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World breastfeeding week

Updated: Aug 20, 2021

My breast feeding journeys have been completely different with each of my children.

When I had Lucy, I was exhausted from a long labour. The midwife plonked her on me and I vaguely remember them commenting on how well she latched. Lucy was a good feeder, but we had LOTS of issues. In the first 4 weeks, she had oral thrush, I had nipple thrush, then we realised I had mastitis (for me, this was more painful than labour). This was alongside the usual soreness, adjusting to engorgement between feeds and getting used to milk leaking at any given opportunity (too full, having a shower or hearing Lucy cry).

I visited breastfeeding clinics to make sure I was feeding her properly and kept asking health visitors how we were getting on too. She was gaining weight fine but feeding her myself made me emotional. I would cry at the thought of feeding her. She would wake up and I would tense up knowing she would be hungry. She would latch on and I would get a shooting pain up my back.

At week 3 she started to cluster feed. After my husband's first day back at work, he came home to see me in a complete state. She had given me an hours peace all day long, only seemed to be comforted by feeding.

It just felt like things were not going right and I felt like an emotional wreck.

I saw my health visitor at a weighing clinic in the 4th week and she recognised me and asked how breastfeeding was going. I started to cry immediately. From that moment she looked after me so well. She came to visit me at home for the next few days and eventually suggested that I stop breastfeeding as she suspected it was making me upset.

I was overcome with emotion. I was relieved that someone was telling me it was ok to stop, but also felt guilty that I wanted to. Lucy was feeding so well and it felt like I was the problem. The health visitor reassured me that Lucy would be a happy baby if I was a happy mum and my mental health was important too.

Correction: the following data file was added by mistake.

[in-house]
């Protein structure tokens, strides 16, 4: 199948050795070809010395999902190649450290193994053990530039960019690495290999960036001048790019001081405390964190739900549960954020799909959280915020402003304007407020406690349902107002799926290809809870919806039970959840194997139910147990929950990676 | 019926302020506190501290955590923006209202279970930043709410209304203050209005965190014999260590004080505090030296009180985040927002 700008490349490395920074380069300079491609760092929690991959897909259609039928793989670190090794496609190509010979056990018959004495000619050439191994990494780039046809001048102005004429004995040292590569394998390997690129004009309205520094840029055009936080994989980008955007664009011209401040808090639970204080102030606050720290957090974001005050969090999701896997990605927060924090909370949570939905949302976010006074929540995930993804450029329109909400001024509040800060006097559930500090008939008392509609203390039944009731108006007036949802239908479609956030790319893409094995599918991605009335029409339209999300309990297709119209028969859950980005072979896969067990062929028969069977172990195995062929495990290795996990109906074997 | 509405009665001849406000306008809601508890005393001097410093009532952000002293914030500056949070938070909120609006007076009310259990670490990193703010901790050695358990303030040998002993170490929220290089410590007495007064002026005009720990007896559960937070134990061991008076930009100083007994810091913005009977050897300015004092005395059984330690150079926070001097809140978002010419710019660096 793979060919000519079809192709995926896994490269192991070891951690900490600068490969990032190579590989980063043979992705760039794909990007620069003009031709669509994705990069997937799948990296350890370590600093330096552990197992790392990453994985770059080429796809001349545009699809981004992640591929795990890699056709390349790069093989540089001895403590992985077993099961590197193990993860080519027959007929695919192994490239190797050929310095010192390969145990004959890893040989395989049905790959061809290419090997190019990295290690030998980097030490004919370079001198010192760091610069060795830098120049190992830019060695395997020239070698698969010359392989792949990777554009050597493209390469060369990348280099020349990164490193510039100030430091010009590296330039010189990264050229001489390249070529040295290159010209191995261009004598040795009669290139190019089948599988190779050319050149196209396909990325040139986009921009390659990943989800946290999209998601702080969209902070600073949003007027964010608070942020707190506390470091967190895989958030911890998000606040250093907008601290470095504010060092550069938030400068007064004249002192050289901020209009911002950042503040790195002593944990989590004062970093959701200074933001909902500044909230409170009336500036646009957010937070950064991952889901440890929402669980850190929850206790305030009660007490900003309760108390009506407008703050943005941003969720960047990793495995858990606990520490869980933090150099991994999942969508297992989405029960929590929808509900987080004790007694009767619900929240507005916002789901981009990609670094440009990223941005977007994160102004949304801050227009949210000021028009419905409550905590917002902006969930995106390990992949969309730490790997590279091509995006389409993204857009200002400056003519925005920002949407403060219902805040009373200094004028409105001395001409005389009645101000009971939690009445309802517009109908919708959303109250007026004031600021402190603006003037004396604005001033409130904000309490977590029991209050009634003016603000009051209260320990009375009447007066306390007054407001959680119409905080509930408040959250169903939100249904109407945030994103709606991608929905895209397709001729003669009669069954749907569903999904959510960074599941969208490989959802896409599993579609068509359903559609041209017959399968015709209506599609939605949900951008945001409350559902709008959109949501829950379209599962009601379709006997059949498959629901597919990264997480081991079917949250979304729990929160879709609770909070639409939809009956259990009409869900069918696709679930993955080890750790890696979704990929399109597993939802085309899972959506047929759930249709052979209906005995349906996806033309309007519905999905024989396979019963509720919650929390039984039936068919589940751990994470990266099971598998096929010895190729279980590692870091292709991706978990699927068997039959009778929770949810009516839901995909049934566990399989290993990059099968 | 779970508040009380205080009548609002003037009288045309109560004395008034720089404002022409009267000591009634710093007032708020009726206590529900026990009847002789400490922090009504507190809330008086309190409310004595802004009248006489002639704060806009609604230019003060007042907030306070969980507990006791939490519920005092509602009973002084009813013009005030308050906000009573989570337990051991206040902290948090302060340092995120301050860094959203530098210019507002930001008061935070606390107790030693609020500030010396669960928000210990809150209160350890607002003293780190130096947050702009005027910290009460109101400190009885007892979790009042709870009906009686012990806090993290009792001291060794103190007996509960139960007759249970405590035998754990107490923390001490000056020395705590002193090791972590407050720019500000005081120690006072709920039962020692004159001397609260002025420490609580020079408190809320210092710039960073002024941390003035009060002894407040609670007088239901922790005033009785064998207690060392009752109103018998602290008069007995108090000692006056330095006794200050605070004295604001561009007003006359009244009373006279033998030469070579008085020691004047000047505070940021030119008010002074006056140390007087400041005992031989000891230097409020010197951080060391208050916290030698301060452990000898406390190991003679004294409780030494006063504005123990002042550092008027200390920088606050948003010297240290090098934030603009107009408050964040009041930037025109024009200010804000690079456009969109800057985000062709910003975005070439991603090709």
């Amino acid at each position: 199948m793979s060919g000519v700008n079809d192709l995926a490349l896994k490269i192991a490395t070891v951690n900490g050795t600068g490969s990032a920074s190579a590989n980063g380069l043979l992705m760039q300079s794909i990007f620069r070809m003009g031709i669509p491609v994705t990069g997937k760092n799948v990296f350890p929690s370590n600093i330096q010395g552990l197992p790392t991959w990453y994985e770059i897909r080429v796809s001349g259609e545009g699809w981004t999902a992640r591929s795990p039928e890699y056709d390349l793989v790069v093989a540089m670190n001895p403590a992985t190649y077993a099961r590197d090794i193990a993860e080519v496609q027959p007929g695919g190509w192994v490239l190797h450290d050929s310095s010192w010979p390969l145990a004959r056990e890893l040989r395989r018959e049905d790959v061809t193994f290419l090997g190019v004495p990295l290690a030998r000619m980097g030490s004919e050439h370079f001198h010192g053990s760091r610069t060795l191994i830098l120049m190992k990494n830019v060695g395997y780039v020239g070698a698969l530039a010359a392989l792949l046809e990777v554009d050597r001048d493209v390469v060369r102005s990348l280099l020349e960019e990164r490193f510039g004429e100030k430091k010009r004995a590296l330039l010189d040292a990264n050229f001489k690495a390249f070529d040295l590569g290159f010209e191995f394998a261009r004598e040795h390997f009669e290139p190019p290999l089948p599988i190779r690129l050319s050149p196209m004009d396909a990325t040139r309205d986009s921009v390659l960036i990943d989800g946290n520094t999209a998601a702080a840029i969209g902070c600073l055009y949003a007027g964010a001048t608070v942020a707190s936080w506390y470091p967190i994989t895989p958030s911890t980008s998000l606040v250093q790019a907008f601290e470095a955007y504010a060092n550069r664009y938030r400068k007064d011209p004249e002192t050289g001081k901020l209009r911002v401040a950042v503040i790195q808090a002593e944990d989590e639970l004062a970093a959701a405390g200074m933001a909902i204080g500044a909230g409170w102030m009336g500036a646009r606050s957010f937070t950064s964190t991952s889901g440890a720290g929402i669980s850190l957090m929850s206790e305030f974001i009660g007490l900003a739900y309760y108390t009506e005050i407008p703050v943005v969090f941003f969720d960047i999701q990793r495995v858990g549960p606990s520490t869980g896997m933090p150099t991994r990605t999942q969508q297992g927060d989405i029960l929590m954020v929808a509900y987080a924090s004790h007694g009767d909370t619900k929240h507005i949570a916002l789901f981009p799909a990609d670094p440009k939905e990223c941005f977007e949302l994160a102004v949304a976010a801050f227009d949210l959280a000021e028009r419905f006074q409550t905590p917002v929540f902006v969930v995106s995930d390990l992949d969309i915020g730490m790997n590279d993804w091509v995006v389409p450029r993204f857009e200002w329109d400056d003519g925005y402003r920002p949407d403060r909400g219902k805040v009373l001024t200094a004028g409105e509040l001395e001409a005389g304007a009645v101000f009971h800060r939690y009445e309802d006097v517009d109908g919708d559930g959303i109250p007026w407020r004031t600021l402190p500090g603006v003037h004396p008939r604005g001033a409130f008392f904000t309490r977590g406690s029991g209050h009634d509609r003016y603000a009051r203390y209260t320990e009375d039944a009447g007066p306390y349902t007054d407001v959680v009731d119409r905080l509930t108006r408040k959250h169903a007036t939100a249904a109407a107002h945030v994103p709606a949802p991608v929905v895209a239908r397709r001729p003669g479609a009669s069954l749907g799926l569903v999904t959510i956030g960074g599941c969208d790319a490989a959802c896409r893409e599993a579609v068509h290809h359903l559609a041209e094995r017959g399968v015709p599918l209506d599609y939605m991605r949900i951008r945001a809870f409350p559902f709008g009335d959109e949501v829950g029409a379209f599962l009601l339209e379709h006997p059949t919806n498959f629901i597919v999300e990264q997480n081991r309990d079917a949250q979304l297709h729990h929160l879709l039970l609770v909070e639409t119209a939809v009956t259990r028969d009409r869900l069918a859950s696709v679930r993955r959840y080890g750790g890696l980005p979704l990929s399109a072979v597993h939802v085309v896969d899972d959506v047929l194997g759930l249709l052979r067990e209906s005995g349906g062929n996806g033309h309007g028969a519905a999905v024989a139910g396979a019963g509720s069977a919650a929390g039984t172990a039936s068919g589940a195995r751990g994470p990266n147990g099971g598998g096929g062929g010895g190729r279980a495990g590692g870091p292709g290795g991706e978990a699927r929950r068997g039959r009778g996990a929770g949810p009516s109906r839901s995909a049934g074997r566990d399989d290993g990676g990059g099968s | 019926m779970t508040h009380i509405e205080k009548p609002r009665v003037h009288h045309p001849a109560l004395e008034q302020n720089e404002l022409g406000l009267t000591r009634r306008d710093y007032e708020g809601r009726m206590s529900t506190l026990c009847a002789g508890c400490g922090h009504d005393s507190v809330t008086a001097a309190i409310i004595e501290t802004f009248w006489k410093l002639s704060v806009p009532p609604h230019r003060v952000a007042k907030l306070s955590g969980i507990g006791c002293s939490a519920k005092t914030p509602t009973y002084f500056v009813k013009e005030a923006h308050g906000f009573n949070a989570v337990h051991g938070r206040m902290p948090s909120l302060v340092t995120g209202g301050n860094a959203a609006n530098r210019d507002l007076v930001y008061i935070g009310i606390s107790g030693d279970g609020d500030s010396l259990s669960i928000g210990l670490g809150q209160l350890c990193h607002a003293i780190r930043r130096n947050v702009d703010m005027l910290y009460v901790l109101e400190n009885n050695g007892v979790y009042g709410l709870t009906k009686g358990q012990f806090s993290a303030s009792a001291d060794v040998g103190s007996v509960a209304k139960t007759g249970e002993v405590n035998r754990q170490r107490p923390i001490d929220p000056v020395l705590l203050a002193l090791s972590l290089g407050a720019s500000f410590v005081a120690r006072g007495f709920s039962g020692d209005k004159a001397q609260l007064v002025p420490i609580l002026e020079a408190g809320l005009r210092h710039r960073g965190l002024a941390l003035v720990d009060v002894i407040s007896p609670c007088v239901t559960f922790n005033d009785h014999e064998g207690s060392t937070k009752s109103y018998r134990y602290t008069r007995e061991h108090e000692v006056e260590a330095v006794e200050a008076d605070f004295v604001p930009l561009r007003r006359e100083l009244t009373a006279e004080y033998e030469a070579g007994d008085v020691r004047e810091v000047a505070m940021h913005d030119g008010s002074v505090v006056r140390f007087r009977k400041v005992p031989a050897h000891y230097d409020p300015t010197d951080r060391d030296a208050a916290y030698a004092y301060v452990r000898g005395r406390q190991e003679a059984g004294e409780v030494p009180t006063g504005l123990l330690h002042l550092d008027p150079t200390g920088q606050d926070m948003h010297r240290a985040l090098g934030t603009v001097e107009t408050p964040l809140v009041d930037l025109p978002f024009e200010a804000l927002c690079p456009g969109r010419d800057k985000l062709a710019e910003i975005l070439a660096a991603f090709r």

After this experience I didn't think I would want to breastfeed again. I planned to give Ava the first few feeds as I had done for Lucy, but expected I wouldn't enjoy it and would stop soon after.

We had all the same issues again; the infections, the discomfort, engorgement and this time Ava took longer to latch.

Yet there was something different about the experience this time. I wanted to get through the first 4 weeks and see how I felt. I never had the intention to feed for long but somehow here we are, still breastfeeding and she's 1.

I think lockdown has made it easier, being at home with no interruptions and visitors. We were able to focus on making it work for us.

I do wonder if I would have continued without lockdown. I didn't like feeding in public with Lucy and I didn't have to do this so much with Ava. Interestingly, I noticed I was more conscious of feeding in front of people I knew than strangers.

I have enjoyed feeding Ava. I am amazed that the body creates a food source for our children. It really does fascinate me and how it knows just how much milk to make. I have tried to give up a few times and give Ava the bottle but she has shown no interest to both formula and cows milk. I then give up trying her with a bottle or cup fairly quickly too so maybe I am not ready to stop either. I do feel proud that I have kept up our breastfeeding journey and really do now understand what people mean when they say the first few weeks are tough and then it just comes naturally.


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